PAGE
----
Friday, August 28, 2009

The Chair and the Base

My quest began by looking for a better office chair or even a recliner but nothing looked like it would completely solve the problem. Normal office chairs just don't allow you to recline without bending your body in half and many recliners have only one position and are too soft for my taste. Then I realized that the most comfortable chair I sit in each day is my car. If you think about it, it's specifically designed to minimize fatigue and allow people to sit comfortably for hours The main reason it's so comfortable is that it's powered which allows me to change the position frequently and effortlessly.
So, I set out to find a car seat and after a few phone calls a local junk yard invited me to come browse their luxury import inventory. I was very disappointed to find that the seats in most cars were destroyed by people who had removed dashboards, steering wheels, and radios, and by rain from doors left open. Too bad because a good powered seat for a luxury car can cost $2000 new.
After much looking I found a keeper. With muddy feet and scraped shin bone, I removed a beautiful tan leather powered passenger-side seat from a burgundy late-model BMW sedan. Crushed on the outside and obviously totaled, the car looks like it protected the occupants and provided me with an excellent centerpiece for my project. Unfortunately the equally beautiful drivers-side seat had become the resting place for a VW transmission and a small swarm of lady bugs who for some reason found gears and oil more appealing than a tree trunk - so much for evolution.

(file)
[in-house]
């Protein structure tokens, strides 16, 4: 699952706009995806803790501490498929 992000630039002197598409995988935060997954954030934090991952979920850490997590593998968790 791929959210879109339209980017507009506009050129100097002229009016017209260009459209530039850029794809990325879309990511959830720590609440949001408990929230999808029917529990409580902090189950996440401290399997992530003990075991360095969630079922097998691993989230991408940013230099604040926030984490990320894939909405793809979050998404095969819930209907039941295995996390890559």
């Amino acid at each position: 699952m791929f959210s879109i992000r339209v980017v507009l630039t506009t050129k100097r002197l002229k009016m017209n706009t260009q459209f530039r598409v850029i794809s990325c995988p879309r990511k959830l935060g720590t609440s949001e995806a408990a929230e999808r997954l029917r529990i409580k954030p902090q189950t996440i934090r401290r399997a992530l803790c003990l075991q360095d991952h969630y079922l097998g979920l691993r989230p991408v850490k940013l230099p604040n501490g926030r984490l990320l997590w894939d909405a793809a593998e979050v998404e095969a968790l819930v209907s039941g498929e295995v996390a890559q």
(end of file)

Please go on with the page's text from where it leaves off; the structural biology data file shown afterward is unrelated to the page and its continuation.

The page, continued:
Removing the seat was fairly easy and I was careful to clip the wires on the car-side of the connector for the seat's power. Another feature of this seat was that the power controls were on the seat itself and not on the door like the Mercedes. That eliminated the need to create a wiring harness to an outboard switch assembly. There were 5 wires total but 2 of them were a larger gauge which was a clue that they were the power. The others are probably seat and belt switches but I ignored them. I used a common 12VDC, 3 amp regulated power supply which can be found at Radio Shack or other electronic supply shops.
My seat cost $100 but your mileage may vary.
Next, I need a platform to mount the seat on that was sturdy. The base is made with a piece of 1/2" plywood cut to 2' x 4'. 2x4's were used on the bottom for support.

No comments:

Post a Comment